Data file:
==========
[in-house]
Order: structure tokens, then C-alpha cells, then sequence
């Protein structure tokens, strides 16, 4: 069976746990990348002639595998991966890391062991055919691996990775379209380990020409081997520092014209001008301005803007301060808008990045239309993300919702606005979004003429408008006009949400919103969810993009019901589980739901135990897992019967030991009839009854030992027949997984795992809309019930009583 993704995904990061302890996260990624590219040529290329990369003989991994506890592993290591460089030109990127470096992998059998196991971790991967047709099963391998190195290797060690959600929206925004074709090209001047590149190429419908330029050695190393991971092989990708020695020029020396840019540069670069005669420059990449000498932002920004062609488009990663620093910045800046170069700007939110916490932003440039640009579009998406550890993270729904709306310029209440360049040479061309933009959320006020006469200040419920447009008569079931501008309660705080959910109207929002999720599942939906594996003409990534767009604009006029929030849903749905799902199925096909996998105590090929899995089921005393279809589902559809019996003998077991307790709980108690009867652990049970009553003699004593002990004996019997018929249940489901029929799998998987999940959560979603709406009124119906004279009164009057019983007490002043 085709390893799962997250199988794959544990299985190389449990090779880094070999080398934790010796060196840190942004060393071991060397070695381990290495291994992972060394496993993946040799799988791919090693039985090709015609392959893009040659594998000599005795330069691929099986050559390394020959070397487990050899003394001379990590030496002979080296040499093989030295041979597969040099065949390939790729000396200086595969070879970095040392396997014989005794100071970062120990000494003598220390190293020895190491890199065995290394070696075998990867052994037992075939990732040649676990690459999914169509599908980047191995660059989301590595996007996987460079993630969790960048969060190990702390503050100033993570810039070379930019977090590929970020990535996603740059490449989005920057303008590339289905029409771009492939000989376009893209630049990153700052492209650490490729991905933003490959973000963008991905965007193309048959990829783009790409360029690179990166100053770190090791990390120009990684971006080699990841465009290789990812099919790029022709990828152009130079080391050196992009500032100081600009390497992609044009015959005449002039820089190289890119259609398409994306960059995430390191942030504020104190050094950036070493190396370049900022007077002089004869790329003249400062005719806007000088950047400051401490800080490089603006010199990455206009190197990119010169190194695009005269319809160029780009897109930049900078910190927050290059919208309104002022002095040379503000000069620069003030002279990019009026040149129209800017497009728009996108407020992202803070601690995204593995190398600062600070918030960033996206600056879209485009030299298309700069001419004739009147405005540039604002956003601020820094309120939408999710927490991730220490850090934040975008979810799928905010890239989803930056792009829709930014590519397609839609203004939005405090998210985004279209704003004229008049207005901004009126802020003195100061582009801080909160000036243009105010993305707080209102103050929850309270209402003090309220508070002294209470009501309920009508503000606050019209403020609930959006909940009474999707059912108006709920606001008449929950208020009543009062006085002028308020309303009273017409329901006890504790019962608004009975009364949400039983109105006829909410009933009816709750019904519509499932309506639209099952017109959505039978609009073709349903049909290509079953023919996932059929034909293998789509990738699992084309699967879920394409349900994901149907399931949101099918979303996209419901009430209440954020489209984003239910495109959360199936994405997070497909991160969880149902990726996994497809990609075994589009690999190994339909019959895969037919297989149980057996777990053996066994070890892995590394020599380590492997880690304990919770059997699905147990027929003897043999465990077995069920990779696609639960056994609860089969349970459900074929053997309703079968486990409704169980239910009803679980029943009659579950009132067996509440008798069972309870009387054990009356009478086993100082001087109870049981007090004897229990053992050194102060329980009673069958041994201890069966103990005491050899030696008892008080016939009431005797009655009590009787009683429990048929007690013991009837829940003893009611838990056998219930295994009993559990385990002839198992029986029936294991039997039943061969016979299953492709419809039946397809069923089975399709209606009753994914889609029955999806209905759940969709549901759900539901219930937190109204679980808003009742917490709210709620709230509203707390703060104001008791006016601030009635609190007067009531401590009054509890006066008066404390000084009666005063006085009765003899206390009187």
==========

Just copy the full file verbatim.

[in-house]
Order: structure tokens, then C-alpha cells, then sequence
């Protein structure tokens, strides 16, 4: 069976746990990348002639595998991966890391062991055919691996990775379209380990020409081997520092014209001008301005803007301060808008990045239309993300919702606005979004003429408008006009949400919103969810993009019901589980739901135990897992019967030991009839009854030992027949997984795992809309019930009583 993704995904990061302890996260990624590219040529290329990369003989991994506890592993290591460089030109990127470096992998059998196991971790991967047709099963391998190195290797060690959600929206925004074709090209001047590149190429419908330029050695190393991971092989990708020695020029020396840019540069670069005669420059990449000498932002920004062609488009990663620093910045800046170069700007939110916490932003440039640009579009998406550890993270729904709306310029209440360049040479061309933009959320006020006469200040419920447009008569079931501008309660705080959910109207929002999720599942939906594996003409990534767009604009006029929030849903749905799902199925096909996998105590090929899995089921005393279809589902559809019996003998077991307790709980108690009867652990049970009553003699004593002990004996019997018929249940489901029929799998998987999940959560979603709406009124119906004279009164009057019983007490002043 085709390893799962997250199988794959544990299985190389449990090779880094070999080398934790010796060196840190942004060393071991060397070695381990290495291994992972060394496993993946040799799988791919090693039985090709015609392959893009040659594998000599005795330069691929099986050559390394020959070397487990050899003394001379990590030496002979080296040499093989030295041979597969040099065949390939790729000396200086595969070879970095040392396997014989005794100071970062120990000494003598220390190293020895190491890199065995290394070696075998990867052994037992075939990732040649676990690459999914169509599908980047191995660059989301590595996007996987460079993630969790960048969060190990702390503050100033993570810039070379930019977090590929970020990535996603740059490449989005920057303008590339289905029409771009492939000989376009893209630049990153700052492209650490490729991905933003490959973000963008991905965007193309048959990829783009790409360029690179990166100053770190090791990390120009990684971006080699990841465009290789990812099919790029022709990828152009130079080391050196992009500032100081600009390497992609044009015959005449002039820089190289890119259609398409994306960059995430390191942030504020104190050094950036070493190396370049900022007077002089004869790329003249400062005719806007000088950047400051401490800080490089603006010199990455206009190197990119010169190194695009005269319809160029780009897109930049900078910190927050290059919208309104002022002095040379503000000069620069003030002279990019009026040149129209800017497009728009996108407020992202803070601690995204593995190398600062600070918030960033996206600056879209485009030299298309700069001419004739009147405005540039604002956003601020820094309120939408999710927490991730220490850090934040975008979810799928905010890239989803930056792009829709930014590519397609839609203004939005405090998210985004279209704003004229008049207005901004009126802020003195100061582009801080909160000036243009105010993305707080209102103050929850309270209402003090309220508070002294209470009501309920009508503000606050019209403020609930959006909940009474999707059912108006709920606001008449929950208020009543009062006085002028308020309303009273017409329901006890504790019962608004009975009364949400039983109105006829909410009933009816709750019904519509499932309506639209099952017109959505039978609009073709349903049909290509079953023919996932059929034909293998789509990738699992084309699967879920394409349900994901149907399931949101099918979303996209419901009430209440954020489209984003239910495109959360199936994405997070497909991160969880149902990726996994497809990609075994589009690999190994339909019959895969037919297989149980057996777990053996066994070890892995590394020599380590492997880690304990919770059997699905147990027929003897043999465990077995069920990779696609639960056994609860089969349970459900074929053997309703079968486990409704169980239910009803679980029943009659579950009132067996509440008798069972309870009387054990009356009478086993100082001087109870049981007090004897229990053992050194102060329980009673069958041994201890069966103990005491050899030696008892008080016939009431005797009655009590009787009683429990048929007690013991009837829940003893009611838990056998219930295994009993559990385990002839198992029986029936294991039997039943061969016979299953492709419809039946397809069923089975399709209606009753994914889609029955999806209905759940969709549901759900539901219930937190109204679980808003009742917490709210709620709230509203707390703060104001008791006016601030009635609190007067009531401590009054509890006066008066404390000084009666005063006085009765003899206390009187």